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    Managing saving for different things

    Hey all!

    I'm just getting into using investments for savings. I currently have two mutual funds from Vanguard and I'm trying to get as much of my savings out of my savings account (aside from my rainy day fund) so that it actually gains interest. (I think I averaged about $0.15/month from BofA last year).

    My question is this: How do you manage saving for different things? For example, retirement, new house, car, etc.

    Do you have different allocations for different things? Like, a more conservative investment for money set aside for a new car (assuming you'll need it in 3-5 years) and a more aggressive investment for retirement? Do you simply keep track of it in a book/spreadsheet?

    I hope my question makes sense... Happy to clarify if it doesn't.
    Thanks!

    #2
    You should be very careful about investing your savings.

    Having said that... the rule of thumb is that the father away the goal, the more risky the investment.

    For us (and most people, I presume), retirement savings is handled separately from other types of savings, since it's usually handled by 401(k) and automatic IRA contributions, and in more aggressive/risky investments.

    For everything else, I keep the money in a combination of a single online bank savings account at Ally Bank and high yield bond fund (the thought being that the high yield would mitigate loss of capital from rising interest rates) at Fidelity (for convenience).

    Except for retirement, all savings money is dumped into those two accounts. The goals are tracked in a spreadsheet with one column per goal. On any given day, the "horizontal sum" of those goals should match the value in the bank account + junk bond fund.

    Some of the columns in that spreadsheet are:
    • Birthday/Christmas Club
    • Medical
    • Car insurance (semi-annual)
    • Other regular non-monthly expenses
    • Wind insurance
    • DW college tuition
    • Vacation
    • Car fund
    • Home/appliance repair
    • Emergency travel
    • Income tax
    • Property tax
    • Job loss
    • Investment gains/losses (to reconcile the spreadsheet with the reality)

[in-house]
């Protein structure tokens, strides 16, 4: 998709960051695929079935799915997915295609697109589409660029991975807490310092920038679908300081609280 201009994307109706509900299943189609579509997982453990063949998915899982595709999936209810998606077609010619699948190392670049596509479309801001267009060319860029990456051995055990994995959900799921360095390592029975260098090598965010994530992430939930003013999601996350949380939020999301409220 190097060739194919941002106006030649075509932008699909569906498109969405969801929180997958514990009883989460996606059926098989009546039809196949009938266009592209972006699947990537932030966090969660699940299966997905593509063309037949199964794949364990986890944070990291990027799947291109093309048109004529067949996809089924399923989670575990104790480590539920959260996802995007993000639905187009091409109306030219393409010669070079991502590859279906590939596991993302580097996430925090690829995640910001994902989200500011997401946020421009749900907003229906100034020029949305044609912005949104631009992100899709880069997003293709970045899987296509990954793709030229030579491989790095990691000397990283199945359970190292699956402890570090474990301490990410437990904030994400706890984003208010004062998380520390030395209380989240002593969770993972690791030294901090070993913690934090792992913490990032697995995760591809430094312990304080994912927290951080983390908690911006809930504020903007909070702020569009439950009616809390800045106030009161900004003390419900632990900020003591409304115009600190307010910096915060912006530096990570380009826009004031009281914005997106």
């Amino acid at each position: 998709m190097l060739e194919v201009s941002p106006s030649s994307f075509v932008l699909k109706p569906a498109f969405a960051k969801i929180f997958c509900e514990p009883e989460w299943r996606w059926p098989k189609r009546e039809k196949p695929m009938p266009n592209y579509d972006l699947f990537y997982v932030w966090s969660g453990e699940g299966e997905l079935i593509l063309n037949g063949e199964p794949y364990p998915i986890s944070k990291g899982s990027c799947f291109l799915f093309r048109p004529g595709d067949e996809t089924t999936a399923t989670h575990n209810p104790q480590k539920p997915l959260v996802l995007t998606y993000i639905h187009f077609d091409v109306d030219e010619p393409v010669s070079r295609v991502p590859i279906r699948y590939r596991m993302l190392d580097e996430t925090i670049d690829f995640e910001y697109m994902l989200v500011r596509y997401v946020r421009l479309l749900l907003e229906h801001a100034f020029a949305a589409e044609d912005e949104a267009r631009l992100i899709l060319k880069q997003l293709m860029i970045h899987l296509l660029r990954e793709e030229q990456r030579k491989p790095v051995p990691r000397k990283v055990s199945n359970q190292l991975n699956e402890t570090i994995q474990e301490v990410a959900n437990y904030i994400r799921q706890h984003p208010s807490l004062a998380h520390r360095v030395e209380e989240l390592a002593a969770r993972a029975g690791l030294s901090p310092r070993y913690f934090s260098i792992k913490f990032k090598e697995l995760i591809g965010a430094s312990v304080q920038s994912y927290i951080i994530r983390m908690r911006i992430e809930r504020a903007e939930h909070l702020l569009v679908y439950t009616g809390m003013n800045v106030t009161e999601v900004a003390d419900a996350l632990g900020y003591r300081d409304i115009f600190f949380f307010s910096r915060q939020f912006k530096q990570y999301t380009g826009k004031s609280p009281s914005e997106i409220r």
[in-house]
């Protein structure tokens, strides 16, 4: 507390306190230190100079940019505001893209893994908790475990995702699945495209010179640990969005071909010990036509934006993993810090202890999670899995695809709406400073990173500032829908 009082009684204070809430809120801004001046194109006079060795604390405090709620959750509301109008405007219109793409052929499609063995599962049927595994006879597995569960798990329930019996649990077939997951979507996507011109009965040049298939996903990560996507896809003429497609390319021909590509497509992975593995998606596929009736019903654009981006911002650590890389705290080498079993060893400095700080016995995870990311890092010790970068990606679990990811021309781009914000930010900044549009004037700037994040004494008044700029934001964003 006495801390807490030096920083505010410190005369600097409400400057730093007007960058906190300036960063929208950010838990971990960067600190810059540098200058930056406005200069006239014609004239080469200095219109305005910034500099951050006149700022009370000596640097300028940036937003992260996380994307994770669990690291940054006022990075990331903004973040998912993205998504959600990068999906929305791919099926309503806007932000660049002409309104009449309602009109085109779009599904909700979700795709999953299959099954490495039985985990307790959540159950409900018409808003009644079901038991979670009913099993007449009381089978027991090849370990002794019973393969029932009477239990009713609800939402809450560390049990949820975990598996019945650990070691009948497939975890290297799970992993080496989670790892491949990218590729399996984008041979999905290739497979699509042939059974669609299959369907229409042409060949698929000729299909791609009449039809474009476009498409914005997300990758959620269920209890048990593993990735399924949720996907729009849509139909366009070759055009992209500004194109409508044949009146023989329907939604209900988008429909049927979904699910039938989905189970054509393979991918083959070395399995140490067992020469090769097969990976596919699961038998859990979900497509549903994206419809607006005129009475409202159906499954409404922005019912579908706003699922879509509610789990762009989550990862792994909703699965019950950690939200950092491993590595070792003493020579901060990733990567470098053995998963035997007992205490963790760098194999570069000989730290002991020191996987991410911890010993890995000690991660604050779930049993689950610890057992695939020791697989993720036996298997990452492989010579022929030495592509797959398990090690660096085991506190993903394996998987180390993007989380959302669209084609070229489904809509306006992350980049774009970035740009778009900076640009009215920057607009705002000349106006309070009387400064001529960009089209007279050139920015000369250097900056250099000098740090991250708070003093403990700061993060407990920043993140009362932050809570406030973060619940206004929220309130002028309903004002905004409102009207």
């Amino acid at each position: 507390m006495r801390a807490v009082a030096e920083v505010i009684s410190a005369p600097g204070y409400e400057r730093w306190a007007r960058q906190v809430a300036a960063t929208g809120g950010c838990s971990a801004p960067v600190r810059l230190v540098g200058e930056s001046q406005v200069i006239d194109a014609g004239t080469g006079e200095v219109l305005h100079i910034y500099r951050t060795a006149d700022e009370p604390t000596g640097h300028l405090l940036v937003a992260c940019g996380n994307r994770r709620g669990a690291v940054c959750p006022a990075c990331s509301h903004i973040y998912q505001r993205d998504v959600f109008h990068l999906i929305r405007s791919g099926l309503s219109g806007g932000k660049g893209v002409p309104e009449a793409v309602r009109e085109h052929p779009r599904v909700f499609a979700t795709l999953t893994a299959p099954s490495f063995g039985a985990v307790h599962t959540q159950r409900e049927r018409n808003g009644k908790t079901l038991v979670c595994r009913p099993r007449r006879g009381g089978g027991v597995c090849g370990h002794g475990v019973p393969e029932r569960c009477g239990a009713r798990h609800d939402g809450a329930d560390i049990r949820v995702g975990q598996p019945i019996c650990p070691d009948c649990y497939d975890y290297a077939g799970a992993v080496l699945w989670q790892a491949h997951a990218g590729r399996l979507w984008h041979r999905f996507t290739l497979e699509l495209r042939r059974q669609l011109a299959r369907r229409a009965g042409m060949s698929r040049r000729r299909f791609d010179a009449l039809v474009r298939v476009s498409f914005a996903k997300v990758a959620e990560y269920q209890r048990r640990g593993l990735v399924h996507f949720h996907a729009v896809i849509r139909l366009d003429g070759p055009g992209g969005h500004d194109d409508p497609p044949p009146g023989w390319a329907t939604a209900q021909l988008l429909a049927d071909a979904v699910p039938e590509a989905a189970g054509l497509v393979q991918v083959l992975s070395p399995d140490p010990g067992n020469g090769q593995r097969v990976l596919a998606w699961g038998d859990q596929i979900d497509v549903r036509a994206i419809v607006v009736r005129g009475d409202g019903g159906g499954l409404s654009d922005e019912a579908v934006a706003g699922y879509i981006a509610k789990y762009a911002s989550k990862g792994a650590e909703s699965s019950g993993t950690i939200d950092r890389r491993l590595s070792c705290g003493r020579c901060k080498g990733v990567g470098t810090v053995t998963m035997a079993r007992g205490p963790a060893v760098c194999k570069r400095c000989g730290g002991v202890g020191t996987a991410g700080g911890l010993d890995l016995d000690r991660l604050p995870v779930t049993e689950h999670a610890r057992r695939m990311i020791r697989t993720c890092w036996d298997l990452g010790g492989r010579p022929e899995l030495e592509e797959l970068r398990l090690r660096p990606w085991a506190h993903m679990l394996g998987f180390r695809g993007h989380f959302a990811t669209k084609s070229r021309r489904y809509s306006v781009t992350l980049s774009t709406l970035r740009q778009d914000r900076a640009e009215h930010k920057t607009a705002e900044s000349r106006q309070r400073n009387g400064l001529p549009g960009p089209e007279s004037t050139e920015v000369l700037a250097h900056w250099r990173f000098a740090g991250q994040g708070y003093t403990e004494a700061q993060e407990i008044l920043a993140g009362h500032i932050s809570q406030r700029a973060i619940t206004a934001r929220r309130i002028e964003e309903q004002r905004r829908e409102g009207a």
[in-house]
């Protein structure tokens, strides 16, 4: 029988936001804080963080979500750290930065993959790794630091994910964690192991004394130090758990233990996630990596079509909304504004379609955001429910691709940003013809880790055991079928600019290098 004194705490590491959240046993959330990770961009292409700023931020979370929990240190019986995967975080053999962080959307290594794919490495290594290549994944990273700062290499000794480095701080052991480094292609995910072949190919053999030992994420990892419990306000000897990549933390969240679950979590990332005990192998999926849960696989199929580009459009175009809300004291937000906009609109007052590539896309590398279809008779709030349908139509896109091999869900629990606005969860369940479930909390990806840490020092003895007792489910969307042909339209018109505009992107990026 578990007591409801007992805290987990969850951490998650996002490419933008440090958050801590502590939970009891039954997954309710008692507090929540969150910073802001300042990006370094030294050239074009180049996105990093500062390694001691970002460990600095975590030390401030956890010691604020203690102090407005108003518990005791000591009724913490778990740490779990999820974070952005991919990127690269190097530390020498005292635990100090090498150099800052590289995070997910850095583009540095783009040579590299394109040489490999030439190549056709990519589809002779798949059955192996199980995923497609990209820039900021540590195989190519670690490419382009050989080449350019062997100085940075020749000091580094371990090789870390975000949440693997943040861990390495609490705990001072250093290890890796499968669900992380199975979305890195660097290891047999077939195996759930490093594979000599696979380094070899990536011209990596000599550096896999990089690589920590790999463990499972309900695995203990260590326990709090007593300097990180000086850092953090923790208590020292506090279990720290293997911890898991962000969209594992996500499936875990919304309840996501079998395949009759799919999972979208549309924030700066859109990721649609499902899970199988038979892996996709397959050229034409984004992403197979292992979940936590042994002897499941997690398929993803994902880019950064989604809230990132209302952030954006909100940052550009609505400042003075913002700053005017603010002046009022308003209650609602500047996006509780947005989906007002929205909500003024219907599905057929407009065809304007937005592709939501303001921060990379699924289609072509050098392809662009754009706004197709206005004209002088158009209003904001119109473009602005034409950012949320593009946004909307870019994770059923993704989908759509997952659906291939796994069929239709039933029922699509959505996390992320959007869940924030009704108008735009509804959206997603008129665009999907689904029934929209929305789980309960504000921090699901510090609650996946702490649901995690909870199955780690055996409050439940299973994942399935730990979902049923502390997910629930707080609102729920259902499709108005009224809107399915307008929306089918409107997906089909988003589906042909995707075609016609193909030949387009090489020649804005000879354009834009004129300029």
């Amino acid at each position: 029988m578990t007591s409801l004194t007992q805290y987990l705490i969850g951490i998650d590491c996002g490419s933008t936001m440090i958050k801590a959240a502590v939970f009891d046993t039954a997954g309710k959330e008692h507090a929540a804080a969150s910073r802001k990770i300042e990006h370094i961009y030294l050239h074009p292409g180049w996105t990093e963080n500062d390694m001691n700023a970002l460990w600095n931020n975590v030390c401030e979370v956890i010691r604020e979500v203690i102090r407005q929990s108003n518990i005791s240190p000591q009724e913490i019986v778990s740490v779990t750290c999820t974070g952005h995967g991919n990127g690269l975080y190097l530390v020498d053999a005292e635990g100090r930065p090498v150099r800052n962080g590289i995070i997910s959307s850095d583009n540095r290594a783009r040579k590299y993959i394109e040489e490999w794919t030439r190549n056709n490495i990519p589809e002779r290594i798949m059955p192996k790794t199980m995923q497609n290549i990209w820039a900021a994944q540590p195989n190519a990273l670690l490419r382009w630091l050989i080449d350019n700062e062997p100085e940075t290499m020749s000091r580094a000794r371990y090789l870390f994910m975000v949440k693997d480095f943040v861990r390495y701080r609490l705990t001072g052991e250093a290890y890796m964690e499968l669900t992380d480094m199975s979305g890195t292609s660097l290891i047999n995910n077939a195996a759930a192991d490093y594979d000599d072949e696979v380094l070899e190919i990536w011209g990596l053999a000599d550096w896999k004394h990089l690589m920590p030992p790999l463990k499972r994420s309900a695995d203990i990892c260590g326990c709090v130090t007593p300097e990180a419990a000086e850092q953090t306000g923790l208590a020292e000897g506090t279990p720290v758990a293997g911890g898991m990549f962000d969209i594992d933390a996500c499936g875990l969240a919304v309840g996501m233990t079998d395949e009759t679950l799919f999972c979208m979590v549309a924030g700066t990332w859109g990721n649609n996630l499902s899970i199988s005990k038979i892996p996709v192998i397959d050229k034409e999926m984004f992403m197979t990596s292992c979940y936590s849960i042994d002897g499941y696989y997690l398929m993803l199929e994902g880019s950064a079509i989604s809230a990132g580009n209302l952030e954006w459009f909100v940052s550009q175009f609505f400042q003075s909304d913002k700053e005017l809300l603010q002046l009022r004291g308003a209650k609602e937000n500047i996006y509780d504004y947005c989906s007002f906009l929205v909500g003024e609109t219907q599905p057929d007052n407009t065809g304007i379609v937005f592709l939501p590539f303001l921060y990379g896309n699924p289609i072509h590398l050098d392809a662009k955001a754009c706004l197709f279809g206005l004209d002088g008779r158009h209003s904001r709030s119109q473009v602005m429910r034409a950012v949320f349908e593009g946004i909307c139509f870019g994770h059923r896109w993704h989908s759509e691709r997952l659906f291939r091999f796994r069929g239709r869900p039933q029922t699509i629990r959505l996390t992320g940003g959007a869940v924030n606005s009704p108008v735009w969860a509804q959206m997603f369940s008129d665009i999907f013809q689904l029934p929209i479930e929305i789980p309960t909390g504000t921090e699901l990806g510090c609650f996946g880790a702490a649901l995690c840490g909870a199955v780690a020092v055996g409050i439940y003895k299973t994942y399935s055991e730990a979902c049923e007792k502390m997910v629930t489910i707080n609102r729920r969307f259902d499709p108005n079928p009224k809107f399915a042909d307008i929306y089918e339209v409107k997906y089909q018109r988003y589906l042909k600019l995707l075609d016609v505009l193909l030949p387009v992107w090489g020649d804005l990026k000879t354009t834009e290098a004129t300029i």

EDIT: at the end of every month, I transfer a set amount to the bank and bond fund which equals how much I add to each spreadsheet column. I also forecast when and how much that known withdraws will be, to ensure that we save enough.

    Comment


      #3
      I think this is a great question and certainly something I'm sure a lot of people struggle with.

      In the big picture, money should be split into at least 2 piles: retirement and everything else. Retirement is a very long term goal that requires careful planning and has special investment vehicles available to you solely for that purpose (IRA, Roth, 401k, 403b, etc.).

      The quick overview for retirement is that you should be saving at least 15% of your gross annual income. If your employer offers a plan with a company match, invest at least enough into that to get the full matching funds because that is essentially free money that you don't want to pass up. Beyond that, a Roth IRA, if you qualify, is usually the best next step. Retirement is typically where you will be the most aggressive in your investment choices depending on your age. The closer to retirement you get, the more conservative you want to tilt the portfolio.

      For everything else - home, car, vacation - you typically want to keep the money in conservative places because those are short term goals and you don't want to lose principal.

      I wouldn't keep anything in a traditional bank account. That BOA account is probably paying 0.01%. Move all of that into an online account at a place like Ally which is currently paying 1.2%. That's 120 times as much as you are earning!

      As for how to track it, that really depends on you and how your brain works. Personally, I don't need to keep separate accounts or a complex spreadsheet because I'm able to adequately keep track of everything in my head but not everyone can do that. Some need that itemized breakdown.
      Steve

      * Despite the high cost of living, it remains very popular.
      * Why should I pay for my daughter's education when she already knows everything?
      * There are no shortcuts to anywhere worth going.

      Comment


        #4
        Originally posted by disneysteve View Post
        [ ... ]

        In the big picture, money should be split into at least 2 piles: retirement and everything else. Retirement is a very long term goal that requires careful planning and has special investment vehicles available to you solely for that purpose (IRA, Roth, 401k, 403b, etc.).

        [ ... ]

        For everything else - home, car, vacation - you typically want to keep the money in conservative places because those are short term goals and you don't want to lose principal.

        [ ... ]

        So how do mutual funds and other investments (such as a stock portfolio) fit into this? Are those just other vehicles that are typically used for retirement purposes?

        Comment


          #5
          Originally posted by torea View Post
          So how do mutual funds and other investments (such as a stock portfolio) fit into this?